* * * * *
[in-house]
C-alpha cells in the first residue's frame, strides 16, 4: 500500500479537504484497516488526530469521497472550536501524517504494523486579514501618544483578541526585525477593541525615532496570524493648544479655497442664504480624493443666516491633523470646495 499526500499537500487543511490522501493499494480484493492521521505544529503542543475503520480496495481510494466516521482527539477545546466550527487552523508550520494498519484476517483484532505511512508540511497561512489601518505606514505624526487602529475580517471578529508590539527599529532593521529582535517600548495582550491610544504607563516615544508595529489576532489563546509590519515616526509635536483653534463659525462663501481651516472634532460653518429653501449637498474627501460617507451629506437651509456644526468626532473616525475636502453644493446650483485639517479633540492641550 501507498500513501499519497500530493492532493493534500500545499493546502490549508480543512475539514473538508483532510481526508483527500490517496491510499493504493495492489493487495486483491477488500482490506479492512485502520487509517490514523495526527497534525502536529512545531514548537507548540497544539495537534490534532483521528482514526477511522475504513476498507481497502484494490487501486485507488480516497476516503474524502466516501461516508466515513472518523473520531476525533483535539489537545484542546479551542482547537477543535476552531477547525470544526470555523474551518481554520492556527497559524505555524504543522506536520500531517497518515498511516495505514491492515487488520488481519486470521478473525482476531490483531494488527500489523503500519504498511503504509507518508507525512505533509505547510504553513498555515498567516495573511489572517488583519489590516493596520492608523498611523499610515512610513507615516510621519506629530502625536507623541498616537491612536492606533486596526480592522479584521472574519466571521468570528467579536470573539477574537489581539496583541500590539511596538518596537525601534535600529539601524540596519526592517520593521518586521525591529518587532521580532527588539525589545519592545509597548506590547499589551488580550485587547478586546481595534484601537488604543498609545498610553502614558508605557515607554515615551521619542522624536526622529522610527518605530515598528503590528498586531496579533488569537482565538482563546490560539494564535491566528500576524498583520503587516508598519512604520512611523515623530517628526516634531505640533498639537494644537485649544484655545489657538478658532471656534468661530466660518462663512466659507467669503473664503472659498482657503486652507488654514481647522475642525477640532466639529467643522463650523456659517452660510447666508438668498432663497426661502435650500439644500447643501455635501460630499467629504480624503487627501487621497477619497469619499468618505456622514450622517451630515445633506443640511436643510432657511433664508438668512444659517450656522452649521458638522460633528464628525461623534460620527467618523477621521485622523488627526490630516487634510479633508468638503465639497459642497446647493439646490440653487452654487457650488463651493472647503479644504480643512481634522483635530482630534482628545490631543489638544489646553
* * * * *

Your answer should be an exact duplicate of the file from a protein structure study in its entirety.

[in-house]
C-alpha cells in the first residue's frame, strides 16, 4: 500500500479537504484497516488526530469521497472550536501524517504494523486579514501618544483578541526585525477593541525615532496570524493648544479655497442664504480624493443666516491633523470646495 499526500499537500487543511490522501493499494480484493492521521505544529503542543475503520480496495481510494466516521482527539477545546466550527487552523508550520494498519484476517483484532505511512508540511497561512489601518505606514505624526487602529475580517471578529508590539527599529532593521529582535517600548495582550491610544504607563516615544508595529489576532489563546509590519515616526509635536483653534463659525462663501481651516472634532460653518429653501449637498474627501460617507451629506437651509456644526468626532473616525475636502453644493446650483485639517479633540492641550 501507498500513501499519497500530493492532493493534500500545499493546502490549508480543512475539514473538508483532510481526508483527500490517496491510499493504493495492489493487495486483491477488500482490506479492512485502520487509517490514523495526527497534525502536529512545531514548537507548540497544539495537534490534532483521528482514526477511522475504513476498507481497502484494490487501486485507488480516497476516503474524502466516501461516508466515513472518523473520531476525533483535539489537545484542546479551542482547537477543535476552531477547525470544526470555523474551518481554520492556527497559524505555524504543522506536520500531517497518515498511516495505514491492515487488520488481519486470521478473525482476531490483531494488527500489523503500519504498511503504509507518508507525512505533509505547510504553513498555515498567516495573511489572517488583519489590516493596520492608523498611523499610515512610513507615516510621519506629530502625536507623541498616537491612536492606533486596526480592522479584521472574519466571521468570528467579536470573539477574537489581539496583541500590539511596538518596537525601534535600529539601524540596519526592517520593521518586521525591529518587532521580532527588539525589545519592545509597548506590547499589551488580550485587547478586546481595534484601537488604543498609545498610553502614558508605557515607554515615551521619542522624536526622529522610527518605530515598528503590528498586531496579533488569537482565538482563546490560539494564535491566528500576524498583520503587516508598519512604520512611523515623530517628526516634531505640533498639537494644537485649544484655545489657538478658532471656534468661530466660518462663512466659507467669503473664503472659498482657503486652507488654514481647522475642525477640532466639529467643522463650523456659517452660510447666508438668498432663497426661502435650500439644500447643501455635501460630499467629504480624503487627501487621497477619497469619499468618505456622514450622517451630515445633506443640511436643510432657511433664508438668512444659517450656522452649521458638522460633528464628525461623534460620527467618523477621521485622523488627526490630516487634510479633508468638503465639497459642497446647493439646490440653487452654487457650488463651493472647503479644504480643512481634522483635530482630534482628545490631543489638544489646553